The benefits of driverless cars are potentially significant. The typical American spends an average of roughly 100 hours a year in traffic; imagine using that time in better ways — by working or just having fun. The irksome burden of commuting might be lessened considerably. Furthermore, computer-driven cars could allow for tighter packing of vehicles on the road, which would speed traffic times and allow a given road or city to handle more cars. Trips to transport goods might dispense with drivers altogether, and rental cars could routinely pick up customers…
The point is not that such cars could be on the road in large numbers tomorrow, but that we ought to give the cars — and other potential innovations — a fair shot so that a prototype can become a commercial product someday. Michael Mandel, an economist with the Progressive Policy Institute, compares government regulation of innovation to the accumulation of pebbles in a stream. At some point too many pebbles block off the water flow, yet no single pebble is to blame for the slowdown. Right now the pebbles are limiting investment in future innovation.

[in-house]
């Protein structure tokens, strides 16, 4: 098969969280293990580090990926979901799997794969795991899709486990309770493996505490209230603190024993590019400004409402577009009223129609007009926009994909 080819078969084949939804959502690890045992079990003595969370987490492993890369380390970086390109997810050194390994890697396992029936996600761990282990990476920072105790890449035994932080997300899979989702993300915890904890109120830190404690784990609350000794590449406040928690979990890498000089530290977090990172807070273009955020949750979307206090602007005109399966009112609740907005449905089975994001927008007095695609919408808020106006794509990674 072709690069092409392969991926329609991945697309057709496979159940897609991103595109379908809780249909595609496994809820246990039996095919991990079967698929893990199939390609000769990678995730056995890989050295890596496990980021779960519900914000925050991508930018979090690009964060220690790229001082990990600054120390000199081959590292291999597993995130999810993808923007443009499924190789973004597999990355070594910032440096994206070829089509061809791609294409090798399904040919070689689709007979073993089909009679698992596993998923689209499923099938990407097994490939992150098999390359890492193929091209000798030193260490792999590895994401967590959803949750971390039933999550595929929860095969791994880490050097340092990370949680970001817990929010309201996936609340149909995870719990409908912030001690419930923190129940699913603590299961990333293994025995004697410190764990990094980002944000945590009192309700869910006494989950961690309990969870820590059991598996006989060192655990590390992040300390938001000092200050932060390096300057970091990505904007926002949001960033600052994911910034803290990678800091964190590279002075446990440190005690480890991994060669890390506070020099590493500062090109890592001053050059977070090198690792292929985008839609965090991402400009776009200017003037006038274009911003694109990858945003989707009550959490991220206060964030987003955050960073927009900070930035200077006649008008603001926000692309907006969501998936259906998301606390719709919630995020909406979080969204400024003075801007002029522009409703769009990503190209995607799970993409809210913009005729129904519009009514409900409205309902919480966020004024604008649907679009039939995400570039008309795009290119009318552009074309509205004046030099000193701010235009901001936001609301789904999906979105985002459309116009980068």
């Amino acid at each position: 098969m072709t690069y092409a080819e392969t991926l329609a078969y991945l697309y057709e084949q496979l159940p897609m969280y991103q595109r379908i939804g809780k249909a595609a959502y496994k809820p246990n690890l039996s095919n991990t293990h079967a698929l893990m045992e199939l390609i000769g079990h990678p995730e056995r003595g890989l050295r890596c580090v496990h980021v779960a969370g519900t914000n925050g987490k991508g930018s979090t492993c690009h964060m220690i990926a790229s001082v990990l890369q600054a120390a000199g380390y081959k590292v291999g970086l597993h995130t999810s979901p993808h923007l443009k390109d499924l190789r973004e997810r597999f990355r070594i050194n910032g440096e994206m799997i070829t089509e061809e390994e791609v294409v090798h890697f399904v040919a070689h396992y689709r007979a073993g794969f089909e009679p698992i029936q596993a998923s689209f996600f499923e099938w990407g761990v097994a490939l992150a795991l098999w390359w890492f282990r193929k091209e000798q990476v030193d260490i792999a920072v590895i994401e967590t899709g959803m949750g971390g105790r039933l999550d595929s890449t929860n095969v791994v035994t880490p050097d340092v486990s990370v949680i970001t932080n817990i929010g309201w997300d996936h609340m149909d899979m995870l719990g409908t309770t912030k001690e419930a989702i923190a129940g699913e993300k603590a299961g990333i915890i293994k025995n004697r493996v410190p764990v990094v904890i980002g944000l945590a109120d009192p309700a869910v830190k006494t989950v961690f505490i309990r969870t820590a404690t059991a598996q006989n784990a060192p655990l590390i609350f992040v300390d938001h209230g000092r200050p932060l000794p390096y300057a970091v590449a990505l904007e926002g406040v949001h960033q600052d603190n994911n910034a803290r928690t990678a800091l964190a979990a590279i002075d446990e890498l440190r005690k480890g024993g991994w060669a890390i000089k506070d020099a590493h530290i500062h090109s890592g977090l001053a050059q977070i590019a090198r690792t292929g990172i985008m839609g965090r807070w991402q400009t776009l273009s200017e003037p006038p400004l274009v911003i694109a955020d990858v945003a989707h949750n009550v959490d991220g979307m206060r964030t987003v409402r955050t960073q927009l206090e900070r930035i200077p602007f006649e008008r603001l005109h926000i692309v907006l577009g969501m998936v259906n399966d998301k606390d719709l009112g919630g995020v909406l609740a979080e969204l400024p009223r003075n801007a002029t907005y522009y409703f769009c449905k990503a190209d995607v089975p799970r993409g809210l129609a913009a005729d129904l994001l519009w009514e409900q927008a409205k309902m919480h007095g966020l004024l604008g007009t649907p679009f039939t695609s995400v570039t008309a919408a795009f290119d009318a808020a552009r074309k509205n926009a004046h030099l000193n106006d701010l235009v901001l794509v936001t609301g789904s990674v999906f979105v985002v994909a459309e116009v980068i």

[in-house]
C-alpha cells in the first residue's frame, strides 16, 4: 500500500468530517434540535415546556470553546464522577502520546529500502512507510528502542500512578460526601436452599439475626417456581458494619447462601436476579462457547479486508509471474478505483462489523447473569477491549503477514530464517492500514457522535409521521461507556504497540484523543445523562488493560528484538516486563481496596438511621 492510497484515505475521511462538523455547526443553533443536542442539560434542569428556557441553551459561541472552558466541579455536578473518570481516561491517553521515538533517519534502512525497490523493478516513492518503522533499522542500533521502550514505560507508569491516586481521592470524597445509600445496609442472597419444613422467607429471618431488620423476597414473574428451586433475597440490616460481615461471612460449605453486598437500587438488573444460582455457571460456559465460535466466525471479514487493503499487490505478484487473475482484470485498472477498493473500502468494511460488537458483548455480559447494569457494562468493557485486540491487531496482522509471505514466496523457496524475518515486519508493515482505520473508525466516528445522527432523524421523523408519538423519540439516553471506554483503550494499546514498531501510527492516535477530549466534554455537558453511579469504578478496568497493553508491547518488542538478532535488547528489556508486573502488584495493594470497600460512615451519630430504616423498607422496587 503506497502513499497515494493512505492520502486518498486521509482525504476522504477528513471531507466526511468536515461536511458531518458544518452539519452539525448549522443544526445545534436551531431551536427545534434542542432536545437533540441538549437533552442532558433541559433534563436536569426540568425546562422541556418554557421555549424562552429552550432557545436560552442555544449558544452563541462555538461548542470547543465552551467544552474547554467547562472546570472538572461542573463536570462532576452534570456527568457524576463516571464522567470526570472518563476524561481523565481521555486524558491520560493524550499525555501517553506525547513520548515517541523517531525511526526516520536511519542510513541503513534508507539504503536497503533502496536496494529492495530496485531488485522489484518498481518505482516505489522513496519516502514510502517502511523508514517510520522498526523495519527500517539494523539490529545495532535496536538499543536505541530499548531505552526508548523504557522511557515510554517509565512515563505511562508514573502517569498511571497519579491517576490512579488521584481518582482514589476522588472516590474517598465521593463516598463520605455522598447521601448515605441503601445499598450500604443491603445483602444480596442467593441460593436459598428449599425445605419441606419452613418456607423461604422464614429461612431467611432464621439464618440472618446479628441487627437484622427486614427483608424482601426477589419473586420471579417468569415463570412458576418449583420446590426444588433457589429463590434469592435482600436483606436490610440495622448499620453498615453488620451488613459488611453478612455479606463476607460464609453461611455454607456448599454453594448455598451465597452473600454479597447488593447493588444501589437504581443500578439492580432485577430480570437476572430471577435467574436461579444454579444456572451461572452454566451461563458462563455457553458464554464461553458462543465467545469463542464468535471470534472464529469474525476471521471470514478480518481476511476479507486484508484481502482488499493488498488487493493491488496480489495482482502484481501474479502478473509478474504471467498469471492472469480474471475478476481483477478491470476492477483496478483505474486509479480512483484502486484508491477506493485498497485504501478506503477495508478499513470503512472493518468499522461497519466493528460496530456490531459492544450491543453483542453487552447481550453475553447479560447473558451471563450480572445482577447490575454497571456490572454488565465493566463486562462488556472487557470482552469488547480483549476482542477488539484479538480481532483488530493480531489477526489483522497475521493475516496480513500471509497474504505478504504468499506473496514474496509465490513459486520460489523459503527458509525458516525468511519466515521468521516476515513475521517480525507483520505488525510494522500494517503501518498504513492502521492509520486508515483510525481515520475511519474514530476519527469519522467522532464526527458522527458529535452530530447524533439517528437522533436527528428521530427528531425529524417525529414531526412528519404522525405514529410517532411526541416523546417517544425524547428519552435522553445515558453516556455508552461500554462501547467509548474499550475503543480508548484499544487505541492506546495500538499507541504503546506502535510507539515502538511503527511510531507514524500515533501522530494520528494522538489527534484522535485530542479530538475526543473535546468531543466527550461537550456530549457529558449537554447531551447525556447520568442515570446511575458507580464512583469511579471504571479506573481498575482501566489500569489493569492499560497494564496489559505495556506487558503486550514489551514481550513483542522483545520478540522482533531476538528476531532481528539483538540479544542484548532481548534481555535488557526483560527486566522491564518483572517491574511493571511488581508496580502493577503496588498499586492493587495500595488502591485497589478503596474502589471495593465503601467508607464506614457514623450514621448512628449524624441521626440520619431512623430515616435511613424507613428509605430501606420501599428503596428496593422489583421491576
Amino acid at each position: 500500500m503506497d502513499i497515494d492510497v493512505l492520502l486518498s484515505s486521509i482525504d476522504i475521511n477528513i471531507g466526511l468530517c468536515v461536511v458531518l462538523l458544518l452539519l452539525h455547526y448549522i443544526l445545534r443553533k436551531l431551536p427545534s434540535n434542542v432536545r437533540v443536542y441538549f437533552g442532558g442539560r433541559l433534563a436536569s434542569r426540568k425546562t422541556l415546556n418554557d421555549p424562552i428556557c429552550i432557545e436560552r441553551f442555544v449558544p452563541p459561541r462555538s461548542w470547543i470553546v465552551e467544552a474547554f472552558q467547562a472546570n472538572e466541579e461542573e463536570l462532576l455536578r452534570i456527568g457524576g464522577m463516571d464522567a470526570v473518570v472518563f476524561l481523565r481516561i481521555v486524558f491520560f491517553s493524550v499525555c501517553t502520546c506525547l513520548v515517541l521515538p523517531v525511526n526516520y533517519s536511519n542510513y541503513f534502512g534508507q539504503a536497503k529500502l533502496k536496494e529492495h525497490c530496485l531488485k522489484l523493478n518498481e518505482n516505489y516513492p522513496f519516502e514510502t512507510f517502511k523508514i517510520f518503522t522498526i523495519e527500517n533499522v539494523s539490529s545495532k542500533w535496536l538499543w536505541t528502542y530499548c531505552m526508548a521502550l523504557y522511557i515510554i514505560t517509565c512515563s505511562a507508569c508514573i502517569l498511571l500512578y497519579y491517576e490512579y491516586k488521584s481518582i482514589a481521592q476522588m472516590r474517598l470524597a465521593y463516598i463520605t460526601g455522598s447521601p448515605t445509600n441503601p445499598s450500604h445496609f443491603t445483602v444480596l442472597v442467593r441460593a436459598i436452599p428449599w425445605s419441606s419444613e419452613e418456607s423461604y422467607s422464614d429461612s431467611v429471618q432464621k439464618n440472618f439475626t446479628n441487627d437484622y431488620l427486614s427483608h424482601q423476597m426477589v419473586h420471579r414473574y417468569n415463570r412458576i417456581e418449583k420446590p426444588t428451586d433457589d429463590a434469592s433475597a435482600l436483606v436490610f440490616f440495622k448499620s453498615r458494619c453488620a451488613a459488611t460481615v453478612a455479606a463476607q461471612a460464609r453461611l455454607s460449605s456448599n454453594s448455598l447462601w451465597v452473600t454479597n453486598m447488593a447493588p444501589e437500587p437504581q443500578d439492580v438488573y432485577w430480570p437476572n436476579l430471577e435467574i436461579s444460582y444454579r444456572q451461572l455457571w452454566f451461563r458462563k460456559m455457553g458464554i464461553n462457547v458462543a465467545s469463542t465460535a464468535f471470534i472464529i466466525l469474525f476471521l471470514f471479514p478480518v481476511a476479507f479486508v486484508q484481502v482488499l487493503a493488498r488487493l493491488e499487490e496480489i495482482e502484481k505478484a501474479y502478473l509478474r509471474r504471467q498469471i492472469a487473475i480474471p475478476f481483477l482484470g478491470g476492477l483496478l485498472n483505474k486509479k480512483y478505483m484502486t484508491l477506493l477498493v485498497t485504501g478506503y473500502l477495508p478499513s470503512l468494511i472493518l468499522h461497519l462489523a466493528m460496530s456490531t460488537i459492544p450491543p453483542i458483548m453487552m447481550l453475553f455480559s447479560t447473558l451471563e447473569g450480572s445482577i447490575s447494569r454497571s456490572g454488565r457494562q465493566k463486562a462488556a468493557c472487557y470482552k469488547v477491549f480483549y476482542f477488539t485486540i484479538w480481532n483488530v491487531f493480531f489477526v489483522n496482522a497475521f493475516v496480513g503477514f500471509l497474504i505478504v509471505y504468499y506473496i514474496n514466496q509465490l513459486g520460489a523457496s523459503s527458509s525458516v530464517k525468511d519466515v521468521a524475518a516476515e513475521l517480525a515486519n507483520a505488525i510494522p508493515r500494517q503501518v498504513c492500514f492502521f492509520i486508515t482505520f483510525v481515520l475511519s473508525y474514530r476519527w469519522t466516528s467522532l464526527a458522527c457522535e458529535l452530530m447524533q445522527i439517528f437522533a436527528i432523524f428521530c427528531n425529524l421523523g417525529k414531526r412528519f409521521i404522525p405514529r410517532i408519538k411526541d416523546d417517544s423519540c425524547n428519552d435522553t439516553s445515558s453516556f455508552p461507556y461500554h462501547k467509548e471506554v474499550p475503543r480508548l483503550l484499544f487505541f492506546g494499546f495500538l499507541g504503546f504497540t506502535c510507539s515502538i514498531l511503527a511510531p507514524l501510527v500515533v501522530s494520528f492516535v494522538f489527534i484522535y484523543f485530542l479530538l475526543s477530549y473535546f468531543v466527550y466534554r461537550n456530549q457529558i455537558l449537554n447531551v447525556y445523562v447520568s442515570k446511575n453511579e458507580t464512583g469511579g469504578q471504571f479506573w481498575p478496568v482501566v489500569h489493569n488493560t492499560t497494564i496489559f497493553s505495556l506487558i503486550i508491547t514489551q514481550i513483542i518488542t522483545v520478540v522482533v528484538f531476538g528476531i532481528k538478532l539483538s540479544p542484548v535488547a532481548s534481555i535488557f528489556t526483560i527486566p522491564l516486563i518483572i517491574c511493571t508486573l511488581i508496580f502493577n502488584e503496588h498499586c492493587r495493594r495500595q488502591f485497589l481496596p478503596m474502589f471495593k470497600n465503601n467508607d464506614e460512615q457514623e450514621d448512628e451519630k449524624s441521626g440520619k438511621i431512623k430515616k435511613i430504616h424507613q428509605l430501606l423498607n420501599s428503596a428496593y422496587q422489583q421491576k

And perhaps more importantly:
This isn’t a column about driverless cars at all. It’s about our ambivalent attitudes toward major innovations. It’s also about how the true costs of regulation are often hidden. A lot of potentially good innovations never even reach our eyes and ears as concepts, much less realities. They don’t have tags comparable to that of the driverless car.
We already have driver-less trains and robot-guided surgery, why not cars? Cowen’s full column is here.